New York

John Maeda

Cristinerose / Josée Bienvenu Gallery

What does it mean for a digital artwork to be medium-specific? The answer usually involves interactivity, a variously controlled and predictable behavior and response onscreen. But new-media theorists have shown that interactivity is largely a mirage, a mediated reflection of the programmer’s choices and hence not much more radical than the kind of engagement famously identified by Ernst Gombrich in 1959 as the requisite fill-in-the-blank response to illusionistic painting.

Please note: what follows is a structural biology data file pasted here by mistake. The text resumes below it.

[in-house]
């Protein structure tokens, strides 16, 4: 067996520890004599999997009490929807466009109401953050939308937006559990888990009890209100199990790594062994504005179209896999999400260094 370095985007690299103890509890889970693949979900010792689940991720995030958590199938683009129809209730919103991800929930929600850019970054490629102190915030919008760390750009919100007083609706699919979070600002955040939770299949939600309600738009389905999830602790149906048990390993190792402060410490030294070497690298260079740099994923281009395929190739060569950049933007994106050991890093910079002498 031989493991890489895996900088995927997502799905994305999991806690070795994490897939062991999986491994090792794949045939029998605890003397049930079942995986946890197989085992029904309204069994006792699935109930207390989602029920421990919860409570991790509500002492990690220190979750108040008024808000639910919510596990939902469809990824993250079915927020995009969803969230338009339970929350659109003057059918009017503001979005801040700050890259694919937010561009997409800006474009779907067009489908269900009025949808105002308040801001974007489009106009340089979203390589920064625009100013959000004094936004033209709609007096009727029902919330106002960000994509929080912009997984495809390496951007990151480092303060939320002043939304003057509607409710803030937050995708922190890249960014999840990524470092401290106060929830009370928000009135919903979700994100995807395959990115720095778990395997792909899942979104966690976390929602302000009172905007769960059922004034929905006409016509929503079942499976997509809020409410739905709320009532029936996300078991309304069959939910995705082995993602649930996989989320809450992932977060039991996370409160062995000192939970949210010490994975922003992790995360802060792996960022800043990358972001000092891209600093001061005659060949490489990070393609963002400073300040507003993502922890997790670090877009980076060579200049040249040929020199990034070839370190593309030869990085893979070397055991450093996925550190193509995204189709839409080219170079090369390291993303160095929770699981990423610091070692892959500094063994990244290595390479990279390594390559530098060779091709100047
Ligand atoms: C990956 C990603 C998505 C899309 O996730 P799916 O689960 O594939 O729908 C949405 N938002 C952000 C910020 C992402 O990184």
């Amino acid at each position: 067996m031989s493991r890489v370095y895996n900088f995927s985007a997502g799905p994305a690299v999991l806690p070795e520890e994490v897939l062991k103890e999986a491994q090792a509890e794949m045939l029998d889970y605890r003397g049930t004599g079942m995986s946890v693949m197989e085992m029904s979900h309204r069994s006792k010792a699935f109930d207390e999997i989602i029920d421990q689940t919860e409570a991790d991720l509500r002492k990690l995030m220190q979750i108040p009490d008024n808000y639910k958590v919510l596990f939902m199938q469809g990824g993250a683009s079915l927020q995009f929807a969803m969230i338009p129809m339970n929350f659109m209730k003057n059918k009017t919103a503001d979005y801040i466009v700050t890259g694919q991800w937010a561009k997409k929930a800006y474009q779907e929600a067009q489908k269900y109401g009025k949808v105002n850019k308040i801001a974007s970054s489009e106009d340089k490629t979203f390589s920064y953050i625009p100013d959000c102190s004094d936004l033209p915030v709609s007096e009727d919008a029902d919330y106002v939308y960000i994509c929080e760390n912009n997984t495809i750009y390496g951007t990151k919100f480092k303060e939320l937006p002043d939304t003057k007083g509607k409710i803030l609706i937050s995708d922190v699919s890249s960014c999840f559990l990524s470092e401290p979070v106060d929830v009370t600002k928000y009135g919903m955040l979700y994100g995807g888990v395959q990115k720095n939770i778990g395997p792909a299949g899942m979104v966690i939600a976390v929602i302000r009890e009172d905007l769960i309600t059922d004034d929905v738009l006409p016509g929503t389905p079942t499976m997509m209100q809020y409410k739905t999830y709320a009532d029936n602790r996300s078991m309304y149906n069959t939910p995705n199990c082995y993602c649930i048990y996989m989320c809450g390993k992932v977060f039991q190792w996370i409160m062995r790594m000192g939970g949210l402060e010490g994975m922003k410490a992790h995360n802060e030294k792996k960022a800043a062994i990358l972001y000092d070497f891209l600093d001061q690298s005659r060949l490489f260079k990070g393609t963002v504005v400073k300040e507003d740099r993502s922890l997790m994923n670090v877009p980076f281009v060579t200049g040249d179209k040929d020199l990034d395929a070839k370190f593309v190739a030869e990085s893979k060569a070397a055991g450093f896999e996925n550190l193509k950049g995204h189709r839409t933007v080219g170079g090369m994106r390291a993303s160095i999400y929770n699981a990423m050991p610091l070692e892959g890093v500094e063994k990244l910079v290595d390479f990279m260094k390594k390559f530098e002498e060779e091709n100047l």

With his recent exhibition of twenty-eight color digital photographs (all 2002), some sandwiched between panels of Plexiglas, some framed, and all hanging on the wall, John Maeda extends the parallels between painting and digital art. A sort of antihero figure among computer artists, designers, programmers, and engineers, Maeda is outspoken in his insistence that the computer be explored as a medium, not used as a tool.

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